Calcium carbonate (CaCO3) geochemical reactions exert a fundamental control on the evolution of porosity and permeability in shallow-to-deep subsurface siliciclastic and limestone rock reservoirs. As a result, these carbonate water–rock interactions play a critically important role in research on groundwater remediation, geological carbon sequestration, and hydrocarbon exploration. A study was undertaken to determine the effects of Mg2+ concentration on CaCO3 crystal morphology, precipitation rate, and porosity occlusion under flow and mixing conditions similar to those in subsurface aquifers. This was accomplished by promoting CaCO3 precipitation through the mixing of two solutions flowing parallel to each other in a microfluidic pore structure, containing uniform concentrations of dissolved Ca2+ and carbonate (CO32−), and systematic variations in the concentration of Mg2+. Raman spectroscopy indicates that all three polymorphs of CaCO3 (calcite, aragonite, and vaterite) were present under all experimental conditions. Coordinated brightfield imaging results show the morphology of calcite with increasing Mg2+ progressed from blocky and dogtooth approximately 10–80 μm in size, to anhedral spheroidal approximately 5–30 μm in size. The morphology of aragonite with increasing Mg2+ progressed from shrubs and fuzzy dumbells to spheroidal, and the size increased from approximately 5–60 μm to 20–200 μm. Recrystallization was observed in all experiments, but more so at low Mg2+, in which many small microcrystals dissolved and re-precipitated as one or a few larger calcite crystals. Analysis of brightfield images indicates calcite is the most abundant polymorph under all conditions. However, the area of pore space with aragonite increased from <5% when no Mg2+ was present to >20% at the highest Mg2+ concentration. The initial apparent precipitation rate of mineral polymorphs with no Mg2+ present was 2.5 times greater than when 40 mM Mg2+ was added, and large (20–200 μm) aragonite crystals formed primarily near to and below the center mixing zone with increasing Mg2+ concentration. Pore-scale modeling results are consistent with experiments, and indicate that all three polymorphs are thermodynamically favorable, with calcite and aragonite being the most favorable and having similar saturation ratios (SR > 100). The influence of Mg2+ on mineral precipitation rates is consistent with previous studies showing that calcite precipitation rates decrease with increasing Mg2+ concentrations. The precipitation of aragonite below the center-mixing zone is not predicted by thermodynamic SRs, but is consistent with the literature and our modeling results showing aragonite precipitation is kinetically more favorable in regions with higher Mg2+/Ca2+ ratios. Hence, both thermodynamic and kinetic constraints affect precipitation rates, the distribution of mineral polymorphs, and the corresponding extent of porosity occlusion. A tracer study demonstrated that mineral precipitation along the center-mixing zone under all experimental conditions led to substantial pore blockage. Imaging results suggest that with increasing Mg2+ concentration, slower crystal growth rates will increase the time period before pore blockage occurs, and the transition to more spherical and larger aragonite crystals below the center mixing line will increase pore occlusion and decrease mixing. Hence, understanding how Mg2+ affects calcium carbonate precipitation is very important for predicting mixing and reactive transport in subsurface reservoirs.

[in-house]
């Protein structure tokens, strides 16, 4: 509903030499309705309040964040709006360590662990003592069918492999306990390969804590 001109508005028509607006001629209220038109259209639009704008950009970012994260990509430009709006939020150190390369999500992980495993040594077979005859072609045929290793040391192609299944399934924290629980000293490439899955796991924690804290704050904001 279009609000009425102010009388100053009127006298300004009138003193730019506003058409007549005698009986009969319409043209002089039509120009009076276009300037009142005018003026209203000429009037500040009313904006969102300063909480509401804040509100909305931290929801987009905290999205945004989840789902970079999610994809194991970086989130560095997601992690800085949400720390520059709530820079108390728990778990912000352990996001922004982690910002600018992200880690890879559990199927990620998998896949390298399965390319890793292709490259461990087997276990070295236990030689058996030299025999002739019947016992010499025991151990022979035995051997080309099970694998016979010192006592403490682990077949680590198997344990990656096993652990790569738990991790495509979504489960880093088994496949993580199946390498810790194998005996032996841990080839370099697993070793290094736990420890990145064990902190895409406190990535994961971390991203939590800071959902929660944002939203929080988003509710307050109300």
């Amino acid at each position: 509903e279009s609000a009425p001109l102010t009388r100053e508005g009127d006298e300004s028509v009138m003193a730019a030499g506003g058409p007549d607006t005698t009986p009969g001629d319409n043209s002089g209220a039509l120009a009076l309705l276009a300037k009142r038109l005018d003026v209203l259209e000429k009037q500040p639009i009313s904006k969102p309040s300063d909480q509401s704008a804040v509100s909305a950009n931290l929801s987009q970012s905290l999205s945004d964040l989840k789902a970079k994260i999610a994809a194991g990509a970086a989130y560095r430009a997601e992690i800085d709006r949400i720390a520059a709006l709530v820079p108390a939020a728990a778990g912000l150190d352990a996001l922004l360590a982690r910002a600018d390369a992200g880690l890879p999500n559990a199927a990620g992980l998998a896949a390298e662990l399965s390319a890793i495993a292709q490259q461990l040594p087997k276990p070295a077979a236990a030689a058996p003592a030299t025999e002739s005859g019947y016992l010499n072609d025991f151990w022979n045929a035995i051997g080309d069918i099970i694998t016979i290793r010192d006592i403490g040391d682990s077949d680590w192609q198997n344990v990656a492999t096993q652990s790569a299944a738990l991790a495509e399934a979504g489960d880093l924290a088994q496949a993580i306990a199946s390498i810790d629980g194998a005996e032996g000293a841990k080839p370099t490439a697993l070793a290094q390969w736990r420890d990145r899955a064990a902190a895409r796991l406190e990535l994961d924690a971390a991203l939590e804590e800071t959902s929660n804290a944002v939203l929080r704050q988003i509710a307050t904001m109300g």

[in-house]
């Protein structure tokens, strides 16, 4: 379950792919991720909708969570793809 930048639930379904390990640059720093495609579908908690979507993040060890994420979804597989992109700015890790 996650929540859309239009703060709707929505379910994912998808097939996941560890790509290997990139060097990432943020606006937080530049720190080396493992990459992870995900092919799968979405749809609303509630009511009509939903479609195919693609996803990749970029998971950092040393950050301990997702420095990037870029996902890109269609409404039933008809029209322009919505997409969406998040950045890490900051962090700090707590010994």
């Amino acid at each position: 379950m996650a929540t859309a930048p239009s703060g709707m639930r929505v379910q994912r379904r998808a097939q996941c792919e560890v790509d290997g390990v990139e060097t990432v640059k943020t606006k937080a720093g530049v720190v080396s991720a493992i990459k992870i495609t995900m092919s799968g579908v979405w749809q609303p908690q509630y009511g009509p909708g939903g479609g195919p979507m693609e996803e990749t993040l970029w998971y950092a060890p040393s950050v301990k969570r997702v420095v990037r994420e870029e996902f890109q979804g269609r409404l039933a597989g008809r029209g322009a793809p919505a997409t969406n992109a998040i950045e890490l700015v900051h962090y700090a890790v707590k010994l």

Delftia acidovorans MC1071 can productively degrade R-2-(2,4-dichlorophenoxy)propionate (R-2,4-DP) but not 2,4-dichlorophenoxyacetate (2,4-D) herbicides. This work demonstrates adaptation of MC1071 to degrade 2,4-D in a model two-dimensional porous medium (referred to here as a micromodel). Adaptation for 2,4-D degradation in the 2 cm-long micromodel occurred within 35 days of exposure to 2,4-D, as documented by substrate removal. The amount of 2,4-D degradation in the adapted cultures in two replicate micromodels (~10 and 20 % over 142 days) was higher than a theoretical maximum (4 %) predicted using published numerical simulation methods, assuming instantaneous biodegradation and a transverse dispersion coefficient obtained for the same pore structure without biomass present. This suggests that the presence of biomass enhances substrate mixing. Additional evidence for adaptation was provided by operation without R-2,4-DP, where degradation of 2,4-D slowly decreased over 20 days, but was restored almost immediately when R-2,4-DP was again provided. Compared to suspended growth systems, the micromodel system retained the ability to degrade 2,4-D longer in the absence of R-2,4-DP, suggesting slower responses and greater resilience to fluctuations in substrates might be expected in the soil environment than in a chemostat.
An important aspect of railroad environmental risk management involves tank car transportation of hazardous materials. This paper describes a quantitative, environmental risk analysis of rail transportation of a group of light, non-aqueous-phase liquid (LNAPL) chemicals commonly transported by rail in North America. The Hazardous Materials Transportation Environmental Consequence Model (HMTECM) was used in conjunction with a geographic information system (GIS) analysis of environmental characteristics to develop probabilistic estimates of exposure to different spill scenarios along the North American rail network. The risk analysis incorporated the estimated clean-up cost developed using the HMTECM, route-specific probability distributions of soil type and depth to groundwater, annual traffic volume, railcar accident rate, and tank car safety features, to estimate the nationwide annual risk of transporting each product. The annual risk per car-mile (car-km) and per ton-mile (ton-km) was also calculated to enable comparison between chemicals and to provide information on the risk cost associated with shipments of these products. The analysis and the methodology provide a quantitative approach that will enable more effective management of the environmental risk of transporting hazardous materials.